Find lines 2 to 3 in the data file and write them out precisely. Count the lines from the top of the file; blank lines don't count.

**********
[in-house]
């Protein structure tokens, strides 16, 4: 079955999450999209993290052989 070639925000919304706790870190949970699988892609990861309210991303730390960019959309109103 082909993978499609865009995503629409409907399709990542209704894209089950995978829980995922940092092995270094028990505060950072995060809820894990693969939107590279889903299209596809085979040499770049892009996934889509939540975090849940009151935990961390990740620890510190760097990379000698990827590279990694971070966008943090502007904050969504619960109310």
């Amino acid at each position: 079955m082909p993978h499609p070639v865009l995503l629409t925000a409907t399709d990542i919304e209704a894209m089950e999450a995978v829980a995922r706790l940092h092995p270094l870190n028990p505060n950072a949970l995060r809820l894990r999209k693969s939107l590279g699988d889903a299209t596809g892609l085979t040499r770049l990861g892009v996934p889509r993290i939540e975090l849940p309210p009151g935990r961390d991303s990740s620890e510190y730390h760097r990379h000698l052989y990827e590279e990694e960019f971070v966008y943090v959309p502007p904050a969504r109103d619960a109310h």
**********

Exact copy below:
């Protein structure tokens, strides 16, 4: 079955999450999209993290052989 070639925000919304706790870190949970699988892609990861309210991303730390960019959309109103 082909993978499609865009995503629409409907399709990542209704894209089950995978829980995922940092092995270094028990505060950072995060809820894990693969939107590279889903299209596809085979040499770049892009996934889509939540975090849940009151935990961390990740620890510190760097990379000698990827590279990694971070966008943090502007904050969504619960109310």
């Amino acid at each position: 079955m082909p993978h499609p070639v865009l995503l629409t925000a409907t399709d990542i919304e209704a894209m089950e999450a995978v829980a995922r706790l940092h092995p270094l870190n028990p505060n950072a949970l995060r809820l894990r999209k693969s939107l590279g699988d889903a299209t596809g892609l085979t040499r770049l990861g892009v996934p889509r993290i939540e975090l849940p309210p009151g935990r961390d991303s990740s620890e510190y730390h760097r990379h000698l052989y990827e590279e990694e960019f971070v966008y943090v959309p502007p904050a969504r109103d619960a109310h």